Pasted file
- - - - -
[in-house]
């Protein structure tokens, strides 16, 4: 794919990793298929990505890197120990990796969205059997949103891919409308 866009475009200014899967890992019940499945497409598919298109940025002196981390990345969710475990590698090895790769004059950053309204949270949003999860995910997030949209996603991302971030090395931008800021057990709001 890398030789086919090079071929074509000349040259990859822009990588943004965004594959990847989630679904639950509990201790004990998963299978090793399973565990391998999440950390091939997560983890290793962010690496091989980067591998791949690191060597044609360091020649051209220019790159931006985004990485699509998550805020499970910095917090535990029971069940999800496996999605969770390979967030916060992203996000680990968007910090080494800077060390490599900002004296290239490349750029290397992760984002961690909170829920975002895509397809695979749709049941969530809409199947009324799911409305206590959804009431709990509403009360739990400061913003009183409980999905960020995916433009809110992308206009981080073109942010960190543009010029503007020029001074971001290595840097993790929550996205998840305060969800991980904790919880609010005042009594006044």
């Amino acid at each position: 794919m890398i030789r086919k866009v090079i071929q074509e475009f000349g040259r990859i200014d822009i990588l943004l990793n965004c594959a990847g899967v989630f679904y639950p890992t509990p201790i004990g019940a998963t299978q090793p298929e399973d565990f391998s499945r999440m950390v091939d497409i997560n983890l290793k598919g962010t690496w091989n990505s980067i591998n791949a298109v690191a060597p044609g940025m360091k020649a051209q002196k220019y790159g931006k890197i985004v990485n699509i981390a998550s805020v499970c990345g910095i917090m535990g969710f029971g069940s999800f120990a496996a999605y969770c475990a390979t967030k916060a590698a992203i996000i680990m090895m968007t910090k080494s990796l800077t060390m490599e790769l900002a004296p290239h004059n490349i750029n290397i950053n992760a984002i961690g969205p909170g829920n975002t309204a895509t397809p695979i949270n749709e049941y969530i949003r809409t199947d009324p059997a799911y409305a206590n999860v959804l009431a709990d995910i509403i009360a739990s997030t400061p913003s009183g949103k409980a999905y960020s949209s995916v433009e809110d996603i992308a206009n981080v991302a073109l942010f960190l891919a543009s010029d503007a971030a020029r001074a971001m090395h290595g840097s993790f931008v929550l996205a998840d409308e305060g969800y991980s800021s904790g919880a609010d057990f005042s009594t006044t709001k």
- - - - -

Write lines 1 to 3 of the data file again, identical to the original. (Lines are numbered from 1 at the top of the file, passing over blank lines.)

[in-house]
């Protein structure tokens, strides 16, 4: 794919990793298929990505890197120990990796969205059997949103891919409308 866009475009200014899967890992019940499945497409598919298109940025002196981390990345969710475990590698090895790769004059950053309204949270949003999860995910997030949209996603991302971030090395931008800021057990709001 890398030789086919090079071929074509000349040259990859822009990588943004965004594959990847989630679904639950509990201790004990998963299978090793399973565990391998999440950390091939997560983890290793962010690496091989980067591998791949690191060597044609360091020649051209220019790159931006985004990485699509998550805020499970910095917090535990029971069940999800496996999605969770390979967030916060992203996000680990968007910090080494800077060390490599900002004296290239490349750029290397992760984002961690909170829920975002895509397809695979749709049941969530809409199947009324799911409305206590959804009431709990509403009360739990400061913003009183409980999905960020995916433009809110992308206009981080073109942010960190543009010029503007020029001074971001290595840097993790929550996205998840305060969800991980904790919880609010005042009594006044």
């Amino acid at each position: 794919m890398i030789r086919k866009v090079i071929q074509e475009f000349g040259r990859i200014d822009i990588l943004l990793n965004c594959a990847g899967v989630f679904y639950p890992t509990p201790i004990g019940a998963t299978q090793p298929e399973d565990f391998s499945r999440m950390v091939d497409i997560n983890l290793k598919g962010t690496w091989n990505s980067i591998n791949a298109v690191a060597p044609g940025m360091k020649a051209q002196k220019y790159g931006k890197i985004v990485n699509i981390a998550s805020v499970c990345g910095i917090m535990g969710f029971g069940s999800f120990a496996a999605y969770c475990a390979t967030k916060a590698a992203i996000i680990m090895m968007t910090k080494s990796l800077t060390m490599e790769l900002a004296p290239h004059n490349i750029n290397i950053n992760a984002i961690g969205p909170g829920n975002t309204a895509t397809p695979i949270n749709e049941y969530i949003r809409t199947d009324p059997a799911y409305a206590n999860v959804l009431a709990d995910i509403i009360a739990s997030t400061p913003s009183g949103k409980a999905y960020s949209s995916v433009e809110d996603i992308a206009n981080v991302a073109l942010f960190l891919a543009s010029d503007a971030a020029r001074a971001m090395h290595g840097s993790f931008v929550l996205a998840d409308e305060g969800y991980s800021s904790g919880a609010d057990f005042s009594t006044t709001k």